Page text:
7 Couples Therapists Share How They Know A Relationship Is Doomed
Break-ups are rarely abrupt. They don't come out of nowhere.
There are often telltale red flags that the end is near. To help you stay aware of those warning signs, we asked seven top sex and relationship therapists how they know a relationship is on its way out.
You "Never Fight"
“Where there is no fighting, there is usually no passion—or a good sex life. These are couples that don't have direct communication and are often resentful under the surface.” — Dr Brandy Engler, psychotherapist and author of The Women on My Couch and The Men on My Couch
Your Sex Drives Don't Match
“I would say, as a licensed marriage therapist and sex therapist, that couples are severely challenged when there's a libido gap that cannot be bridged. When one partner feels persistently rejected and the other partner feels persistently pressured, it's a recipe for failure. I've seen many relationships fail due to desire discrepancy.” —Dr Ian Kerner, licensed marriage and family therapist and author of She Comes First
The Sex You Do Have Isn't Good
“If you're repeatedly having bad sex that's a bad sign. Sexual feelings are very honest, and sexuality and self-regard are closely joined together. It's hard to be truly happy if you're just going through the motions in bed.” —Dr Stephen Snyder, a certified sex and relationship therapist and author of Love Worth Making
Your Friends and Family Think It's Over
“If your friends and family are all telling you that it’s an unhealthy relationship and you need to get out, that’s a big sign. This is not just one person being judgmental, but the whole Greek chorus reflecting on the things you’ve told them or the things they’ve seen. You have to listen to the people who love you.” —Rachel Sussman, licensed clinical social worker and relationship expert
You Try To Have The "Perfect" Relationship
“I'm automatically suspicious of couples who seem like they really want you to see how perfect their relationship is—they're trying too hard. It's actually when it seems like they both believe it's so perfect that I'm most convinced it's doomed. Those relationships aren't built to bend, so you just know they're going to break.” —Matt Lundquist, licensed clinical social worker and psychotherapist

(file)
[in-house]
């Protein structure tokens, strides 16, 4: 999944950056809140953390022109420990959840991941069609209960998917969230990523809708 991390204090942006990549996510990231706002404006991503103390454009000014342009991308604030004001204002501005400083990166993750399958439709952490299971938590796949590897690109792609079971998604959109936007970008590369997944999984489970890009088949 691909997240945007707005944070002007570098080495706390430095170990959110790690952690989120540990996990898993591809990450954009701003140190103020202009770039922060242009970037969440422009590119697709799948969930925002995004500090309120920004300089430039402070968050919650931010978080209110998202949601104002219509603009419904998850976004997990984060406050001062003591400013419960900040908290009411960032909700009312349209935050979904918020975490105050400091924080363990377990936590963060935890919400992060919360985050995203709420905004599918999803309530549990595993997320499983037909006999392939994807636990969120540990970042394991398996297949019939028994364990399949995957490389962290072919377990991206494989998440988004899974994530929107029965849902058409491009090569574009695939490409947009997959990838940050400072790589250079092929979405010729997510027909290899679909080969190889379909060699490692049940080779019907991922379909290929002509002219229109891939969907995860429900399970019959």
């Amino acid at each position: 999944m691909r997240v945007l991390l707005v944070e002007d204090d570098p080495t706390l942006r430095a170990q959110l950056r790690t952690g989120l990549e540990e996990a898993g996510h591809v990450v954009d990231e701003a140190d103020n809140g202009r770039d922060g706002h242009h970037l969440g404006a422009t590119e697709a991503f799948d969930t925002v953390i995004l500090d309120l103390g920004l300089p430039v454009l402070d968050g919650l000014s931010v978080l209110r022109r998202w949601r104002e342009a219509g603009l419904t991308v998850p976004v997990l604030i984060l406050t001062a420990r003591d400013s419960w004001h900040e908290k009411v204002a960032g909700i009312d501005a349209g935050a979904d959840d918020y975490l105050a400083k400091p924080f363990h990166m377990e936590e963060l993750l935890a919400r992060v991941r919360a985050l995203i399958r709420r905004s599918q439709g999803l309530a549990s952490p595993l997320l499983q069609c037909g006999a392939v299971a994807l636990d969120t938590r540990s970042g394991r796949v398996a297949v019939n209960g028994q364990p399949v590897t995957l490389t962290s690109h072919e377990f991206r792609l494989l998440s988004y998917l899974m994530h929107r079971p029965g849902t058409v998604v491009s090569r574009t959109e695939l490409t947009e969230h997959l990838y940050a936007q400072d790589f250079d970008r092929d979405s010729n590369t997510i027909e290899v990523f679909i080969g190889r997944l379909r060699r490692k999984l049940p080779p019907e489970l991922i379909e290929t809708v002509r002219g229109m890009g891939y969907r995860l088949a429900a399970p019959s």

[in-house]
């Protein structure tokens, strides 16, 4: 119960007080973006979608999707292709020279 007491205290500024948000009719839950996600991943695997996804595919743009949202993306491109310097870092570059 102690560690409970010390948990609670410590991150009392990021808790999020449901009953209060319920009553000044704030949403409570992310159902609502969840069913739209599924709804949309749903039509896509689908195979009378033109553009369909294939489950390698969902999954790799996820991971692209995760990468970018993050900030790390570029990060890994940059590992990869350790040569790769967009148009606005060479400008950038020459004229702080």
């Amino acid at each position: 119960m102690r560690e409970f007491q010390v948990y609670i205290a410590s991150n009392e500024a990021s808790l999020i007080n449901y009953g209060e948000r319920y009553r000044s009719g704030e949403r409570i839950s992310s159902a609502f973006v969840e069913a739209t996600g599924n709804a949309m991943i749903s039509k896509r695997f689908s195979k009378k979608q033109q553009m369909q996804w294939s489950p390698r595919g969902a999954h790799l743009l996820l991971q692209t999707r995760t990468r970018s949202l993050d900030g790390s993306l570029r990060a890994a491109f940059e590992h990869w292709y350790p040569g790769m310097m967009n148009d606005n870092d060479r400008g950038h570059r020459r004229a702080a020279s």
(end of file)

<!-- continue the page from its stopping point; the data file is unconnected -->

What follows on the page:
You Sweat The Small Stuff
“When couples seem to be arguing over the most insignificant things, they are probably looking for that proverbial straw that breaks the camel's back. Did the relationship really end because of how he squeezes the tube of toothpaste? Is there really a right way to hang the roll of toilet paper? At this point, there is often a lot of passive-aggressive behaviour creeping in like subtle little jabs to push him or her away. At this point, there is so much resentment built up that it's tough to come back.” —Lawrence Siegel, clinical sexologist and founder of the Sage Institute for Family Development
You've Stopped Fighting
“I know a relationship is close to its end when apathy evidenced by blank stares and watch-checking permeates the room. One would think fighting is a telltale sign of the end, but for me, arguing is a great sign. It shows they are still invested emotionally enough to care. They may be feeling like they never want to see the other's face again in that heated moment, but they are still connecting (albeit through anger). When there is an absence of feeling driving any sort of connection, it's the beginning of the end.” —Rebecca Hendrix, licensed marriage and family therapist